This post was originally published on the dba Plan B blog. It is reposted with permission.
When you have a translation project ready to go, here are some of the questions you’ll likely be asked — certainly by me, but also by other translators. In most cases, translators need to see the documents before giving you a quote, but even with the documents, we need your input to provide a translation that meets your needs.
(1) What is the language of the source document and/or what country is it from?
(2) What kind of text is it (for example, personal correspondence, medical record, birth certificate, school transcript)?
(3) What format are the documents in (paper, scan, PDF or other electronic file) and how do you intend to send them (mail, fax, e-mail attachment)?
(4) What is the subject matter?
(5) How will the translation be used? Is it for a specific institution, application, or audience?
(6) What is the approximate volume of the material to be translated (number of words, lines, or total number of pages)?
(7) Is there any handwriting in the document? Latin alphabet or Cyrillic? Can you read it?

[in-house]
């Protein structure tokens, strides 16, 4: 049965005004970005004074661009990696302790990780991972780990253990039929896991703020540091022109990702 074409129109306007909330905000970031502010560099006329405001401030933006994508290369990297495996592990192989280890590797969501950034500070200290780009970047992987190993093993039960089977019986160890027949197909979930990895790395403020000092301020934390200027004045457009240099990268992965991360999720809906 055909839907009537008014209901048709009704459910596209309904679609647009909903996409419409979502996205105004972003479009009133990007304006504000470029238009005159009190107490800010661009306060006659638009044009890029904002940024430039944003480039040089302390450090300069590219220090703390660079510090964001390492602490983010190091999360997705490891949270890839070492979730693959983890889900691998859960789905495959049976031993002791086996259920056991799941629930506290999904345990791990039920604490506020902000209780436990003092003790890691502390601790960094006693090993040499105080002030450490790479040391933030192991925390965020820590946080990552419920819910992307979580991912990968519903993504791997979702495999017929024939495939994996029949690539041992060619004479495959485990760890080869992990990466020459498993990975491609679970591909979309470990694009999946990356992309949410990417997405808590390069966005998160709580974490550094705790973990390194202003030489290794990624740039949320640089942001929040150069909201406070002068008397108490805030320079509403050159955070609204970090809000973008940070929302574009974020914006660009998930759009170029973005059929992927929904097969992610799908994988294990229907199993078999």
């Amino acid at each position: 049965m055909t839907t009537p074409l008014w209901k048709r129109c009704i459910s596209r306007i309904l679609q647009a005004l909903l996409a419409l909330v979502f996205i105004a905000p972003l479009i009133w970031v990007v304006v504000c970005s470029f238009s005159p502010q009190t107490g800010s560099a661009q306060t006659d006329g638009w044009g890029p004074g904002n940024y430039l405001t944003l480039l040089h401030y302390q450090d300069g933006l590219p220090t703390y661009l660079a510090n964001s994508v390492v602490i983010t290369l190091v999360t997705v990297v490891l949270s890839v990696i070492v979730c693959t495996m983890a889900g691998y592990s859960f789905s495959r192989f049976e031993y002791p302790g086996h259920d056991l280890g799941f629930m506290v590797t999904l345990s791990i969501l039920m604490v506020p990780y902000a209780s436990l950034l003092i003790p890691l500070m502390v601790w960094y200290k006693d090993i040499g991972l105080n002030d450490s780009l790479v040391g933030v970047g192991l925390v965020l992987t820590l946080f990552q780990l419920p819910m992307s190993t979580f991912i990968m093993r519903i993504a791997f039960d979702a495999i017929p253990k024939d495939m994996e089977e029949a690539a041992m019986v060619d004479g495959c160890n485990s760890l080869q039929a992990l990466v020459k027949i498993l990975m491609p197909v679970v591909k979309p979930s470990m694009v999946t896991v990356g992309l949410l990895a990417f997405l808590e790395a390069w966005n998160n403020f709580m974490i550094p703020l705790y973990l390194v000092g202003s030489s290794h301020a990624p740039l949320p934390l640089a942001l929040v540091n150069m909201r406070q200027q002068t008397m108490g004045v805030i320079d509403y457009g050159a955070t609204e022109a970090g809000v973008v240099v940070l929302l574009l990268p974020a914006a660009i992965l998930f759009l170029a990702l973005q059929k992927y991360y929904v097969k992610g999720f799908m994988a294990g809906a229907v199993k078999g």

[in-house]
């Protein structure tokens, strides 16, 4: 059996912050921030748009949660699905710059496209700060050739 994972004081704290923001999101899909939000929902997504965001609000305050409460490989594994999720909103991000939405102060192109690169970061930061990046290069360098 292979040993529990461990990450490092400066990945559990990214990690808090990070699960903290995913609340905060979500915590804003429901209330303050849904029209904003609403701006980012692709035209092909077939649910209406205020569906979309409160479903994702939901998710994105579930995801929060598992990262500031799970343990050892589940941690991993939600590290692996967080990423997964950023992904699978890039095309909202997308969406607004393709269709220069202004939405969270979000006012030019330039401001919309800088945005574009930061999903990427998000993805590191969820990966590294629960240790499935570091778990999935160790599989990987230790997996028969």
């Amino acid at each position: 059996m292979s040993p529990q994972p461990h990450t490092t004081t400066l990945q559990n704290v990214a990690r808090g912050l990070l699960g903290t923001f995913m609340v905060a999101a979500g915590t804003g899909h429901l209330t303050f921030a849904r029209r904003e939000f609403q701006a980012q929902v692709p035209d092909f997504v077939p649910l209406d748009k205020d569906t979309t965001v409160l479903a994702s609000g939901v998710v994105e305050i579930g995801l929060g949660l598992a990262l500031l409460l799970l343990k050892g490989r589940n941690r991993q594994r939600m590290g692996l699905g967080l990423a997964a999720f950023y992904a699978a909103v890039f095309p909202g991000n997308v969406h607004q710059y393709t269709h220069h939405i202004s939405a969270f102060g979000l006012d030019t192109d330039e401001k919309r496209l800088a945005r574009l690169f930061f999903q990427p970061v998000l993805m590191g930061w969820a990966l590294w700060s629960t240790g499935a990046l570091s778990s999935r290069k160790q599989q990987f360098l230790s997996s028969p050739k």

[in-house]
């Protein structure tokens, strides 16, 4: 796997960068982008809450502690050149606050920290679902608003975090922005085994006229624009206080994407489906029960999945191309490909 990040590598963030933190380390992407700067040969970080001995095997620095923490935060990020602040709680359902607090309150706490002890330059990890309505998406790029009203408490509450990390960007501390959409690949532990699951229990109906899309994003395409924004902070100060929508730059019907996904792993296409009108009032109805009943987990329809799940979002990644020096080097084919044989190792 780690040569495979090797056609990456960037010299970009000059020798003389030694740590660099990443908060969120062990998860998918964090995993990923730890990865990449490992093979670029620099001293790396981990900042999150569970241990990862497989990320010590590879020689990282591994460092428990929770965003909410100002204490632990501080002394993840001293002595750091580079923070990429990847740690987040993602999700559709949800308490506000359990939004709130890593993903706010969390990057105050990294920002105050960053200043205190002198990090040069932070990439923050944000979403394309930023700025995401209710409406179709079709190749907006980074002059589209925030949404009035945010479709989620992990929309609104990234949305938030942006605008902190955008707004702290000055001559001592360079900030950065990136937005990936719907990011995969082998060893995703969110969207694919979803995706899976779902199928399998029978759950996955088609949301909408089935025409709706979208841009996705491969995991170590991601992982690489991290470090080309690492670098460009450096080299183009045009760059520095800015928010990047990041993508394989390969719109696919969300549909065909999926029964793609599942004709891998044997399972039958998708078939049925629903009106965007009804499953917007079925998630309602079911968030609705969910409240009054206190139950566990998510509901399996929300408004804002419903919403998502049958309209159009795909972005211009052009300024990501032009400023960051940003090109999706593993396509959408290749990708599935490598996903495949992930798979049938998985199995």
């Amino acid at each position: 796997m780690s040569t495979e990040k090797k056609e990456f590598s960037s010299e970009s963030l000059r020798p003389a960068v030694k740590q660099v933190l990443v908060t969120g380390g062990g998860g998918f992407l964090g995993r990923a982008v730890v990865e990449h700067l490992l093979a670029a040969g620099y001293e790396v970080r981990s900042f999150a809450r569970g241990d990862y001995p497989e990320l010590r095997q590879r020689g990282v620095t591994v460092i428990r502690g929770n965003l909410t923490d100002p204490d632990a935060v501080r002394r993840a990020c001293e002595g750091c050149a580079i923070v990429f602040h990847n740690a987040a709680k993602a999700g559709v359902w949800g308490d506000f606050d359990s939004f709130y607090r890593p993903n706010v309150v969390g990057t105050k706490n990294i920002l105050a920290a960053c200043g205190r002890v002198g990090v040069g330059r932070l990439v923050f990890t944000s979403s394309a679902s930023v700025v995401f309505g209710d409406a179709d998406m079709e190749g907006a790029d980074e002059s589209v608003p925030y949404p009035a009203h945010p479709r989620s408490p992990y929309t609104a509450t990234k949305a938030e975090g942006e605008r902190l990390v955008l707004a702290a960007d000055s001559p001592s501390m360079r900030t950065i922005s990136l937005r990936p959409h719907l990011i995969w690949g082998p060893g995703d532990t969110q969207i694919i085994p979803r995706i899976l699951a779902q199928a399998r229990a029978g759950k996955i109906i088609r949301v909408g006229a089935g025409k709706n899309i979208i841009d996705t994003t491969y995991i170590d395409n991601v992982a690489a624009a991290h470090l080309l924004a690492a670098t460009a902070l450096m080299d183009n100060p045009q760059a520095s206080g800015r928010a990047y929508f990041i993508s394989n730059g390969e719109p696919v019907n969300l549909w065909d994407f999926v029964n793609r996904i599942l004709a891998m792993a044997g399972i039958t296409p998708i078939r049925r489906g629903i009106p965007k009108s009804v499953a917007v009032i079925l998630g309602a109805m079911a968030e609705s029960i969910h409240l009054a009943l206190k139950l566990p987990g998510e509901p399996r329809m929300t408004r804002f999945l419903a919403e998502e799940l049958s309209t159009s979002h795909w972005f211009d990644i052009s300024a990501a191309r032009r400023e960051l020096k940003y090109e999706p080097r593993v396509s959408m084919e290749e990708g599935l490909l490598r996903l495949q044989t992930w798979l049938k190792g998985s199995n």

(8) Is the document fully legible (or a fax of a fax of a fax)? If it is difficult to decipher, do you have any preferences for handling illegible or partially illegible passages? (Normally these are indicated as “illegible” in brackets.)
(9) Are there any charts or graphics that must be reproduced in the translation? (There’s no need to describe the formatting of birth-marriage-death certificates or school transcripts.)
(10) When will the materials be available?
(11) When would you like to have the completed document(s) in hand?
(12) If these are official documents, do you require a certification of accuracy, notarized originals, or other special handling?
(13) Does the project involve ongoing or recurring assignments?